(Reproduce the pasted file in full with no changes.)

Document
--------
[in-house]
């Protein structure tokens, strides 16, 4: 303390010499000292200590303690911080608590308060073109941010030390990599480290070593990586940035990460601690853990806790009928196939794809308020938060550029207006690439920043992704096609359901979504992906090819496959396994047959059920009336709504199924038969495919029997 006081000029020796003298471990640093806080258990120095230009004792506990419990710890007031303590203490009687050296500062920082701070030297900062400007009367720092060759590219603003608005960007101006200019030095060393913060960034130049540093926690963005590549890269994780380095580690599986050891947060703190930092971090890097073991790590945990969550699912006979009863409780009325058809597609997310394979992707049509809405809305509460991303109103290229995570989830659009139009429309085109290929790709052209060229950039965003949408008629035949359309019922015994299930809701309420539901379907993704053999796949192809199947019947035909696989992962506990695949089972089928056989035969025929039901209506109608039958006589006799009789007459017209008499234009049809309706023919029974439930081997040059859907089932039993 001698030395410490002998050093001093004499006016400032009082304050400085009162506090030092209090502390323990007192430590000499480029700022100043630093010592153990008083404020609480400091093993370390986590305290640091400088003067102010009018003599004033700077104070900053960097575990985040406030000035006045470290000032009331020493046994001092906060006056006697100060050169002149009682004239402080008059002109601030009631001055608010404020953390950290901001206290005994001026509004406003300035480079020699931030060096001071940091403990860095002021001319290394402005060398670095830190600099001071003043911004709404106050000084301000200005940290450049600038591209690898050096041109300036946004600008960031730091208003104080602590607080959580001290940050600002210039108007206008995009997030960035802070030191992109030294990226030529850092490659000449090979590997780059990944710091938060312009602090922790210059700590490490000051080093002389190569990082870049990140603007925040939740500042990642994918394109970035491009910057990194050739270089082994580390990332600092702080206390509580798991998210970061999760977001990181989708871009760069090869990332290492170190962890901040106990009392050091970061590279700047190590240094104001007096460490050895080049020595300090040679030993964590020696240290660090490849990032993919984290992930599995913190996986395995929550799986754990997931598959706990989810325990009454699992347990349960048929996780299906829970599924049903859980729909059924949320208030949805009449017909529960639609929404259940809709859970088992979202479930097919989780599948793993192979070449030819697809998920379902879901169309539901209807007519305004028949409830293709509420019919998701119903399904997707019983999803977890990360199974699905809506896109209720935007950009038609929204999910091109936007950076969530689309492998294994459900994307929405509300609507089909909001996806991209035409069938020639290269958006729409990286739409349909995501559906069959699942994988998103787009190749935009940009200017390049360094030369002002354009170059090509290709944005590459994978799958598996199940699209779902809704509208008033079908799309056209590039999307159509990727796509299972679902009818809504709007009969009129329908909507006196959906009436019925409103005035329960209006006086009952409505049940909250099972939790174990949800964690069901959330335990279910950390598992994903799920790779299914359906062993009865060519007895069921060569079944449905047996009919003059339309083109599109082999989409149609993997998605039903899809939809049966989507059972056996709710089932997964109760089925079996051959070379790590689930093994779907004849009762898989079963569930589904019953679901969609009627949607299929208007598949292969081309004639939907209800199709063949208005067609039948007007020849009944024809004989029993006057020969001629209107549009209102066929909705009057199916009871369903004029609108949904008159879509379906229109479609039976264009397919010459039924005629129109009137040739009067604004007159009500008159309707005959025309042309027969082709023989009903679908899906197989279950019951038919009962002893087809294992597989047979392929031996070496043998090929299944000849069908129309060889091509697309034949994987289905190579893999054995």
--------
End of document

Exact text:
[in-house]
């Protein structure tokens, strides 16, 4: 303390010499000292200590303690911080608590308060073109941010030390990599480290070593990586940035990460601690853990806790009928196939794809308020938060550029207006690439920043992704096609359901979504992906090819496959396994047959059920009336709504199924038969495919029997 006081000029020796003298471990640093806080258990120095230009004792506990419990710890007031303590203490009687050296500062920082701070030297900062400007009367720092060759590219603003608005960007101006200019030095060393913060960034130049540093926690963005590549890269994780380095580690599986050891947060703190930092971090890097073991790590945990969550699912006979009863409780009325058809597609997310394979992707049509809405809305509460991303109103290229995570989830659009139009429309085109290929790709052209060229950039965003949408008629035949359309019922015994299930809701309420539901379907993704053999796949192809199947019947035909696989992962506990695949089972089928056989035969025929039901209506109608039958006589006799009789007459017209008499234009049809309706023919029974439930081997040059859907089932039993 001698030395410490002998050093001093004499006016400032009082304050400085009162506090030092209090502390323990007192430590000499480029700022100043630093010592153990008083404020609480400091093993370390986590305290640091400088003067102010009018003599004033700077104070900053960097575990985040406030000035006045470290000032009331020493046994001092906060006056006697100060050169002149009682004239402080008059002109601030009631001055608010404020953390950290901001206290005994001026509004406003300035480079020699931030060096001071940091403990860095002021001319290394402005060398670095830190600099001071003043911004709404106050000084301000200005940290450049600038591209690898050096041109300036946004600008960031730091208003104080602590607080959580001290940050600002210039108007206008995009997030960035802070030191992109030294990226030529850092490659000449090979590997780059990944710091938060312009602090922790210059700590490490000051080093002389190569990082870049990140603007925040939740500042990642994918394109970035491009910057990194050739270089082994580390990332600092702080206390509580798991998210970061999760977001990181989708871009760069090869990332290492170190962890901040106990009392050091970061590279700047190590240094104001007096460490050895080049020595300090040679030993964590020696240290660090490849990032993919984290992930599995913190996986395995929550799986754990997931598959706990989810325990009454699992347990349960048929996780299906829970599924049903859980729909059924949320208030949805009449017909529960639609929404259940809709859970088992979202479930097919989780599948793993192979070449030819697809998920379902879901169309539901209807007519305004028949409830293709509420019919998701119903399904997707019983999803977890990360199974699905809506896109209720935007950009038609929204999910091109936007950076969530689309492998294994459900994307929405509300609507089909909001996806991209035409069938020639290269958006729409990286739409349909995501559906069959699942994988998103787009190749935009940009200017390049360094030369002002354009170059090509290709944005590459994978799958598996199940699209779902809704509208008033079908799309056209590039999307159509990727796509299972679902009818809504709007009969009129329908909507006196959906009436019925409103005035329960209006006086009952409505049940909250099972939790174990949800964690069901959330335990279910950390598992994903799920790779299914359906062993009865060519007895069921060569079944449905047996009919003059339309083109599109082999989409149609993997998605039903899809939809049966989507059972056996709710089932997964109760089925079996051959070379790590689930093994779907004849009762898989079963569930589904019953679901969609009627949607299929208007598949292969081309004639939907209800199709063949208005067609039948007007020849009944024809004989029993006057020969001629209107549009209102066929909705009057199916009871369903004029609108949904008159879509379906229109479609039976264009397919010459039924005629129109009137040739009067604004007159009500008159309707005959025309042309027969082709023989009903679908899906197989279950019951038919009962002893087809294992597989047979392929031996070496043998090929299944000849069908129309060889091509697309034949994987289905190579893999054995």